- The Washington Times - Sunday, September 1, 2002

JOHANNESBURG Several Miss World contestants say they will boycott this year's beauty pageant in Nigeria after an Islamic court there sentenced the mother of an 8-month-old baby to death by stoning for adultery.
Africa's most populous nation will host the contest in November after the victory last year of its entrant Agbani Darego, the first black African to win the title.
Nigerian Muslim groups have already threatened to disrupt the competition, describing it as "feckless and immoral and designed to breed promiscuity." Now it has been plunged into fresh controversy after a Shariah court in the Muslim north confirmed the penalty on Amina Lawal last month.
Kathrine Soerland, Miss Norway, condemned the stoning sentence as "utterly revolting," and warned organizers that she would not attend the competition unless Mrs. Lawal was pardoned.
Miss Ivory Coast, Yannick Azebian, 18, said: "I'm not going to Nigeria, and I hope my decision will help save Amina Lawal." Her fellow African, Miss Togo, Sandrine Agbopke, added, "Stoning this woman is not right. All of society should rise up to end this sort of practice."
Beauty queens representing the Netherlands and Poland have also criticized the sentence and the threatened boycott is expected to grow. Britain's Miss World contestant will be chosen this week.
Nigerian President Olusegun Obasanjo has so far resisted calls from civil liberties organizations to intervene but will be distressed that the opportunity to host the pageant is being overshadowed. With an audience of 1.2 billion in 140 countries, Miss World is among the most widely watched television shows in the world.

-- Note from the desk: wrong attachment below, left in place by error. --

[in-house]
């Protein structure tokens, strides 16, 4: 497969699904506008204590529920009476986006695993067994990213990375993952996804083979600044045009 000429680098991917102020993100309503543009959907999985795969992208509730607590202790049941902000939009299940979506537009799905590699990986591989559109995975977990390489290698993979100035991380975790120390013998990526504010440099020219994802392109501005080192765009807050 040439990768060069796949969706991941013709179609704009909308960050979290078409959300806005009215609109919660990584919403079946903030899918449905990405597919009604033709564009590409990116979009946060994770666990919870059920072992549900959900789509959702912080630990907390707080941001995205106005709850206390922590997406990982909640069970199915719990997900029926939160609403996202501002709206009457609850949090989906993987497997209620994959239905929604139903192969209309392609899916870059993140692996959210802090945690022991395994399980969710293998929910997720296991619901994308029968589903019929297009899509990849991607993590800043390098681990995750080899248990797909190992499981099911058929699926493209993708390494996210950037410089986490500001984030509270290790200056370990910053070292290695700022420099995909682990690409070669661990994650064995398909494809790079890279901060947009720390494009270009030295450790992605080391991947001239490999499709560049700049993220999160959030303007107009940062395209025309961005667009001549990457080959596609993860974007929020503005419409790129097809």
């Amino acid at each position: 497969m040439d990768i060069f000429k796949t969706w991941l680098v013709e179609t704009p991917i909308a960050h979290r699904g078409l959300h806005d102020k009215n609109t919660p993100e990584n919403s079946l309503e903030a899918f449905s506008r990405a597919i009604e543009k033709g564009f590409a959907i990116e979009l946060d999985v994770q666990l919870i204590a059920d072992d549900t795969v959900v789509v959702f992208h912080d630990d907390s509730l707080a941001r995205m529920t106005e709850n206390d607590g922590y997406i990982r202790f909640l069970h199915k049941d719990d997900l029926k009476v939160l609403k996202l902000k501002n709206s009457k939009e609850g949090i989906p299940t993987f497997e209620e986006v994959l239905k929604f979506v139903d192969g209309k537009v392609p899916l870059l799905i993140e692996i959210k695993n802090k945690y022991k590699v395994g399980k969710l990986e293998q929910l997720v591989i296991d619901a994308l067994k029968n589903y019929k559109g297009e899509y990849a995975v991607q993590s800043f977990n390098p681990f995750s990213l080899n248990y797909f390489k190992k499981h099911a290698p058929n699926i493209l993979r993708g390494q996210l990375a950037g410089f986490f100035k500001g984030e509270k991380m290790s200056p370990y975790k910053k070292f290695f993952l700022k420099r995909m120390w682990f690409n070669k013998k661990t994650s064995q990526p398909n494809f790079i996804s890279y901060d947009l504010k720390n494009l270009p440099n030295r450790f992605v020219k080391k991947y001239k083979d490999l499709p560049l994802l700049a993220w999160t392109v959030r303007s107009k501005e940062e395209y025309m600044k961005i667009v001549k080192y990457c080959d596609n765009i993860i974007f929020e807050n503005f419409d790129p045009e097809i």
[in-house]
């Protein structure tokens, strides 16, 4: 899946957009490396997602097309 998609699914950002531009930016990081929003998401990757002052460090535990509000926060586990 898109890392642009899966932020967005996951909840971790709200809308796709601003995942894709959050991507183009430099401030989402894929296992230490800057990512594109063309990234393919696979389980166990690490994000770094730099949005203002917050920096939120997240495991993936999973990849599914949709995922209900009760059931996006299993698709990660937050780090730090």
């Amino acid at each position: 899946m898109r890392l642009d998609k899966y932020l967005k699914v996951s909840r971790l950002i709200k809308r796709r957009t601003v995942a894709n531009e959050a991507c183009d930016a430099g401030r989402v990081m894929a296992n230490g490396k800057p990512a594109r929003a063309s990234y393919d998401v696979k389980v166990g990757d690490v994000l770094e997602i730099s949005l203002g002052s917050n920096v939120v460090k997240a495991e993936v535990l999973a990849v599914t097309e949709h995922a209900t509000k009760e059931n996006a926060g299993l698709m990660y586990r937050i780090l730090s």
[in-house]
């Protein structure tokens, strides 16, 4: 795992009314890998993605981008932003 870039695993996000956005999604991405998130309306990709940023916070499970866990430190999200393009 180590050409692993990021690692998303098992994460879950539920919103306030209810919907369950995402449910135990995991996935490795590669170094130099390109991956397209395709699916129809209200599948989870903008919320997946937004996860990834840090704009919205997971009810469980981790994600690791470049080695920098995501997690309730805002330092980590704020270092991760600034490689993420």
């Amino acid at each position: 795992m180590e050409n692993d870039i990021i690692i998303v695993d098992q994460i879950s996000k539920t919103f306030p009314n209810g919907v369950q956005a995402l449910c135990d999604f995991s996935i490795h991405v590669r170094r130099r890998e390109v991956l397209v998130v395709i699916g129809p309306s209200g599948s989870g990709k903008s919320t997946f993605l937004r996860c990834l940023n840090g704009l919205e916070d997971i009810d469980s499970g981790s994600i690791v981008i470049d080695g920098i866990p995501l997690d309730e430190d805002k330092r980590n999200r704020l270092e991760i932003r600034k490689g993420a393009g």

"I don't think what is going on will lead to her death," the president said about Mrs. Lawal. "Indeed, if it does, which I very much doubt, I will weep for myself, I will weep for Amina and I will weep for Nigeria."
Kenya has called on Nigeria's leaders to intervene for the benefit of the entire continent or face the wrath of its neighbors.
The Islamic high court in Funtua, in Katsina state rejected Mrs. Lawal's argument that her conviction was invalid because the child was conceived before Shariah law took effect in the state. She was also divorced from her first husband when she became pregnant by a man who, she said, had promised to marry her.
Mrs. Lawal, who was clutching her daughter Wasila during the hearing Aug. 19, wept as the sentence was upheld, while scores of spectators cheered and shouted: "God is great."
The court granted her a two-year reprieve to wean her baby. Her lawyer, Hauwa Ibrahim, said that an appeal would probably be lodged this week with the Katsina Shariah appeal court.
Safiya Husseini, who was convicted in similar circumstances last year for having sex outside marriage, won an appeal on the grounds that it had happened before Shariah law took effect. But a teenage single mother was given 100 lashes early last year for adultery, even though she argued that she was raped by three men.

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